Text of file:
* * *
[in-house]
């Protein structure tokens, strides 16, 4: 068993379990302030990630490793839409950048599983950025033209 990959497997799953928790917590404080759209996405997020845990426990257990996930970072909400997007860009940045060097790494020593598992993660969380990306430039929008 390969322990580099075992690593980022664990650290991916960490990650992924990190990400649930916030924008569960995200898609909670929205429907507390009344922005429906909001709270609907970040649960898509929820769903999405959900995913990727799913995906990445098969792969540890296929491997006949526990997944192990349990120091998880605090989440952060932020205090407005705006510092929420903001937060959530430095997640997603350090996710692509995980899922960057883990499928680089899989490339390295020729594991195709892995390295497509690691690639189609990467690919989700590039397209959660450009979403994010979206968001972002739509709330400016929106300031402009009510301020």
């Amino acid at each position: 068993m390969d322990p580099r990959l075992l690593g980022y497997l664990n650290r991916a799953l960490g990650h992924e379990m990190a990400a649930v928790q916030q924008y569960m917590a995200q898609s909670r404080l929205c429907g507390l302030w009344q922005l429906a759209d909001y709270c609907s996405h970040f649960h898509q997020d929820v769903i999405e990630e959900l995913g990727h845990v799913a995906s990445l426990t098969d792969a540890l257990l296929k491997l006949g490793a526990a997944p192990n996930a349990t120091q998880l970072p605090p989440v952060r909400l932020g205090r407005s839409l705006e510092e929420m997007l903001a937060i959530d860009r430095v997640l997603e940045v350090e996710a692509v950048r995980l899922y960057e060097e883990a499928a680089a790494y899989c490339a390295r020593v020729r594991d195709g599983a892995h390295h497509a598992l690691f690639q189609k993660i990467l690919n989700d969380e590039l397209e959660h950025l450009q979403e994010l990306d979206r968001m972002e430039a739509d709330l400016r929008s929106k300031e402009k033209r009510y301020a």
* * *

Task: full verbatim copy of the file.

[in-house]
């Protein structure tokens, strides 16, 4: 068993379990302030990630490793839409950048599983950025033209 990959497997799953928790917590404080759209996405997020845990426990257990996930970072909400997007860009940045060097790494020593598992993660969380990306430039929008 390969322990580099075992690593980022664990650290991916960490990650992924990190990400649930916030924008569960995200898609909670929205429907507390009344922005429906909001709270609907970040649960898509929820769903999405959900995913990727799913995906990445098969792969540890296929491997006949526990997944192990349990120091998880605090989440952060932020205090407005705006510092929420903001937060959530430095997640997603350090996710692509995980899922960057883990499928680089899989490339390295020729594991195709892995390295497509690691690639189609990467690919989700590039397209959660450009979403994010979206968001972002739509709330400016929106300031402009009510301020």
């Amino acid at each position: 068993m390969d322990p580099r990959l075992l690593g980022y497997l664990n650290r991916a799953l960490g990650h992924e379990m990190a990400a649930v928790q916030q924008y569960m917590a995200q898609s909670r404080l929205c429907g507390l302030w009344q922005l429906a759209d909001y709270c609907s996405h970040f649960h898509q997020d929820v769903i999405e990630e959900l995913g990727h845990v799913a995906s990445l426990t098969d792969a540890l257990l296929k491997l006949g490793a526990a997944p192990n996930a349990t120091q998880l970072p605090p989440v952060r909400l932020g205090r407005s839409l705006e510092e929420m997007l903001a937060i959530d860009r430095v997640l997603e940045v350090e996710a692509v950048r995980l899922y960057e060097e883990a499928a680089a790494y899989c490339a390295r020593v020729r594991d195709g599983a892995h390295h497509a598992l690691f690639q189609k993660i990467l690919n989700d969380e590039l397209e959660h950025l450009q979403e994010l990306d979206r968001m972002e430039a739509d709330l400016r929008s929106k300031e402009k033209r009510y301020a």